SC asks RBI to clarify if banks are bound to grant loan moratorium
SC asks RBI to clarify if banks are bound to grant loan moratorium

Angry at the government dilly dallying on waiver of interest on bank loans during six months of moratorium period with euphemism of under active consideration, the decision making process at a very advanced stage and a decision maybe in 2-3 days, the Supreme Court on Monday sought its final call on an affidavit by Thursday.

The Bench, headed by Justice Ashok Bhushan, fixed further hearing the next Monday to decide the matter, saying that it cannot let the matter remain suspended since the case is pending since early May as it wants to ease the financial burden on borrowers during the pandemic and help those who assumed moratorium means no recovery of loan or interest.

"We will fix the matter for Monday (October 5). Whatever is your policy, whatever you have, you circulate it. The government decision should be brought on record along with an affidavit. We will take it up on Monday. We don't want any further adjournment," said the Bench which included Justices R Subhash Reddy and M R Shah as the two other judges. It also extended the stay of September 3 on banks not to declare accounts as non-performing assets (NPAs) for two months.

The Bench is hearing a batch of petitions, including one by Agra's Gajendra Sharma who had taken home loan from a bank and came to the Apex Court against the bank not only charging interest but even compound interest on the interest even while deferring payment of the instalments as per the RBI directive. Both the government and the RBI had earlier justified the banks levying the interest lest they are unable to pay the interest to the depositors.

The Court asked solicitor general Tushar Mehta to circulate the affidavit to all parties in the case, who are seeking waiver of interest on loan instalments and an extension of the moratorium and waiver of the accruing interest. In one of the hearings, Mehta had claimed the government was contemplating extending the moratorium that ended on August 31 for two years, but that turned out only to buy more time from the court.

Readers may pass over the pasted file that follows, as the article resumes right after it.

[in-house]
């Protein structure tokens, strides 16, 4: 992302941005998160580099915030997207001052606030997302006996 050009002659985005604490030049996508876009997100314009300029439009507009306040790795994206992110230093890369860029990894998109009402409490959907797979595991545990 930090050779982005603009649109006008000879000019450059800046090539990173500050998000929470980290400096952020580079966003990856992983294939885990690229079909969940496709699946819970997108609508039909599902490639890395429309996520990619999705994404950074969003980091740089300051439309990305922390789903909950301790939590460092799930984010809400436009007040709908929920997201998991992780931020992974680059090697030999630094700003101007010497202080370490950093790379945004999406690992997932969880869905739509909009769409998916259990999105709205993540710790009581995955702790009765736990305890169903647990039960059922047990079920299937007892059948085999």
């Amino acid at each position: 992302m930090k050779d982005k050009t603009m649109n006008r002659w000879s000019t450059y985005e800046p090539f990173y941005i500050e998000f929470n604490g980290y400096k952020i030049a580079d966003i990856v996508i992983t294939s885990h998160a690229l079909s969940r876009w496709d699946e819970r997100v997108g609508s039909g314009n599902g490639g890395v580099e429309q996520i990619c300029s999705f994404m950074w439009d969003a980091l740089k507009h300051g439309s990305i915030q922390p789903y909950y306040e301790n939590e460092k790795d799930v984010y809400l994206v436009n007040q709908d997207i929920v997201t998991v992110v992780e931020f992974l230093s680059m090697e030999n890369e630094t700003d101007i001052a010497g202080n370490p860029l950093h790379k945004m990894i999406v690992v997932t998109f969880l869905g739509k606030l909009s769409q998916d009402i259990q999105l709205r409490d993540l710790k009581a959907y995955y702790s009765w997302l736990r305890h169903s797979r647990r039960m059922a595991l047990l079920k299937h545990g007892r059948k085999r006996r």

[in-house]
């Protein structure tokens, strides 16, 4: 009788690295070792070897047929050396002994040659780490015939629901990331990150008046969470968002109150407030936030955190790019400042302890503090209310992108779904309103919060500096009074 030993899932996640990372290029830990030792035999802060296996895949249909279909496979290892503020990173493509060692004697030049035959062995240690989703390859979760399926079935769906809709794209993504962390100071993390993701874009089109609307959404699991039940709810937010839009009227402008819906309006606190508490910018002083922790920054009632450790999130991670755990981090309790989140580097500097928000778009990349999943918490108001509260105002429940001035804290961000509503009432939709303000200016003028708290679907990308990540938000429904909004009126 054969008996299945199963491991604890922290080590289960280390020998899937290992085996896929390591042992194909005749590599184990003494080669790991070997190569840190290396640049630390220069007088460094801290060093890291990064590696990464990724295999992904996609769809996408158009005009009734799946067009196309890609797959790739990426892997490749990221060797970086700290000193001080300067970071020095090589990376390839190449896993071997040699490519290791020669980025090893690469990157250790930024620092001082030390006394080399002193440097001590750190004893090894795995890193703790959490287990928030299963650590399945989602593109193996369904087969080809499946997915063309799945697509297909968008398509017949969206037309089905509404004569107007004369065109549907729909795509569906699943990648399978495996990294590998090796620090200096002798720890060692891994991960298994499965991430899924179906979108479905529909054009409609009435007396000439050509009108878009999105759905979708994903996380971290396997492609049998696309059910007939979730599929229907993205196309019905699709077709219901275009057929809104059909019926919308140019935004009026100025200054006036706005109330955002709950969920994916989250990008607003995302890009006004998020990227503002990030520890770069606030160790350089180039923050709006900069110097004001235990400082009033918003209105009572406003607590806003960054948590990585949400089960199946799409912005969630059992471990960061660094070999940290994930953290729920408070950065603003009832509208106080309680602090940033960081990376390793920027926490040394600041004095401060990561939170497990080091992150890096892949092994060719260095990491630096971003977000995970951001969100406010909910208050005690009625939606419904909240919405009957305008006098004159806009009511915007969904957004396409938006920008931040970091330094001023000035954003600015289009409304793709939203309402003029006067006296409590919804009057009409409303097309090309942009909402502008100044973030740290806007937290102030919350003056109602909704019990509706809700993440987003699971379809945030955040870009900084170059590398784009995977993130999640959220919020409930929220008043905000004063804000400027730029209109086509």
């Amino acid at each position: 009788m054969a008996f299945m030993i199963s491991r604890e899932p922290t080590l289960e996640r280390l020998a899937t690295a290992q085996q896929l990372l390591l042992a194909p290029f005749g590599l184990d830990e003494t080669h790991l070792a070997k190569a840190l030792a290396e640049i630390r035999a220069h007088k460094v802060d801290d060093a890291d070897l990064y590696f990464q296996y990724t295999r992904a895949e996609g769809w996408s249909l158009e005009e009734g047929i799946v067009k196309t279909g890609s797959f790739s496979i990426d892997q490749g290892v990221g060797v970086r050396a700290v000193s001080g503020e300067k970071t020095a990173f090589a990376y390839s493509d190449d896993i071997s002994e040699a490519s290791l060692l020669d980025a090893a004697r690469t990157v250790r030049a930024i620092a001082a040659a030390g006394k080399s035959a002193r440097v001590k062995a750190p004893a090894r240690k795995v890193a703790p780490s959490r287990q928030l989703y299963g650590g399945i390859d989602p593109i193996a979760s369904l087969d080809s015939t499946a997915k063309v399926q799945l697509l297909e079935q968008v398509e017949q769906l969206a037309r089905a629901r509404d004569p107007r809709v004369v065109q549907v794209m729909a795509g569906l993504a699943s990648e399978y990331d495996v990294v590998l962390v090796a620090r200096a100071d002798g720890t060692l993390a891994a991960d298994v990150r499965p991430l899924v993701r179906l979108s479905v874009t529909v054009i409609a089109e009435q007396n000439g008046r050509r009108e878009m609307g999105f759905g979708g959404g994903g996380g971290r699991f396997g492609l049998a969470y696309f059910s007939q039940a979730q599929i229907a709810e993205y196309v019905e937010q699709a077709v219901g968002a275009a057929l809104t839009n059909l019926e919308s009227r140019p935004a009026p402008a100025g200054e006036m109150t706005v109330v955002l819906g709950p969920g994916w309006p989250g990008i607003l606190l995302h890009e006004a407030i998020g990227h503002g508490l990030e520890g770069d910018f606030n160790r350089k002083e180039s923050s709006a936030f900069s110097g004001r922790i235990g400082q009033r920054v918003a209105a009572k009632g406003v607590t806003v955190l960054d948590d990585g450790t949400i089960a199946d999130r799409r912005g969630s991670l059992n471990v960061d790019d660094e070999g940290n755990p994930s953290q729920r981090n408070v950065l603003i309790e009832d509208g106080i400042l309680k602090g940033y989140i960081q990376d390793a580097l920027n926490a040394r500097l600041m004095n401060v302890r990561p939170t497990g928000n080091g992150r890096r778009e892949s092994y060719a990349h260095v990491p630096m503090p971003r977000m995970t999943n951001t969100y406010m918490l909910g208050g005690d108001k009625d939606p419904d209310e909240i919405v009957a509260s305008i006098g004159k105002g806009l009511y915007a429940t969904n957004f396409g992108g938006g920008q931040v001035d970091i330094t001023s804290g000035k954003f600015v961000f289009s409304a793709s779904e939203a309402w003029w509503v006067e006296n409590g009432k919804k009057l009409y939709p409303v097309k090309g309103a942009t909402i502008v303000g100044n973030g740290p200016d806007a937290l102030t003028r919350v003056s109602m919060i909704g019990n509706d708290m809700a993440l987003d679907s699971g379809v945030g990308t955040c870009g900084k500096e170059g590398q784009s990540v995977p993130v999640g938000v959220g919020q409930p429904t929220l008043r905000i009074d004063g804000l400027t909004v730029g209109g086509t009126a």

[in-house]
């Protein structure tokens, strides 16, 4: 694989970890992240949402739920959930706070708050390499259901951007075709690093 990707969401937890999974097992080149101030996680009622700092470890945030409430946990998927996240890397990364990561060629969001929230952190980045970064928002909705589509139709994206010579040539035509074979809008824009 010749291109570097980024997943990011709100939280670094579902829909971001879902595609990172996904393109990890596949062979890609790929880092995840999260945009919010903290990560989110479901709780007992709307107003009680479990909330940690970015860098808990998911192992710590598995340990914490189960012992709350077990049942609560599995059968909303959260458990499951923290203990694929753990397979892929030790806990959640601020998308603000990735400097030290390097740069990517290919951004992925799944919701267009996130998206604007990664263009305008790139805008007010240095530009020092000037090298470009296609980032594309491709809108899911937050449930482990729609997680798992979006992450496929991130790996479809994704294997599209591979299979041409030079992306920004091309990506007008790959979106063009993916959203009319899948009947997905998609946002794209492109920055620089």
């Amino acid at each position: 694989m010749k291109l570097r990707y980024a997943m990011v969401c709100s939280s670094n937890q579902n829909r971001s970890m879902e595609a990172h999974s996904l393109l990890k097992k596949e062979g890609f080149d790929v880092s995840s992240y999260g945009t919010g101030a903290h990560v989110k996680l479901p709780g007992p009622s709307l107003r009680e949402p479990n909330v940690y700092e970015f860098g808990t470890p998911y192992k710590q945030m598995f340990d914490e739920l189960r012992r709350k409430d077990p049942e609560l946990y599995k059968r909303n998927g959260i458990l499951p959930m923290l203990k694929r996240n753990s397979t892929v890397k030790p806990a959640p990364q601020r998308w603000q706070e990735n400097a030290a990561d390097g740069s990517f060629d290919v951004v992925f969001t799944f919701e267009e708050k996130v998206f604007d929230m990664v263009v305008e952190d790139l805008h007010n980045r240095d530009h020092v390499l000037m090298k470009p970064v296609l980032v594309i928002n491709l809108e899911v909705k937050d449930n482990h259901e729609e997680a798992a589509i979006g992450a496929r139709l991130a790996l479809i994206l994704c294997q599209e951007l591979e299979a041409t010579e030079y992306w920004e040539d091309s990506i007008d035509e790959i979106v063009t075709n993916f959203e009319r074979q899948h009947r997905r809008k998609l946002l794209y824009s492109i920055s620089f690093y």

When Mehta pleaded to give the government some more time, the Bench said it was giving one week more as the last resort. The hearing was postponed to September 28 only on his request. Mehta said it is a little complex matter as "several economic issues are coming up" and the government is taking all kinds of matter and it is almost in the advanced stage of taking a decision on the issue. On September 10, the court had said it was inclined to pass an order against levy of interest on interest.

Senior advocate Rajiv Dutta, appearing for the main petitioner Gajendra Sharma, wanted an early listing of the case, pointing out that the banks are acting as if it is a very normal issue since they have already deducted the interest while it is very important matter for the borrowers.

The government had told the court in one of the hearings that waiver of interest on deferred EMIs during moratorium period would be against "the basic canons of finance" and unfair to those who repaid loans as per schedule. However, RBI has come out with a scheme which provides for extension of moratorium for two years to certain stressed borrowers, the Centre had informed the top court.

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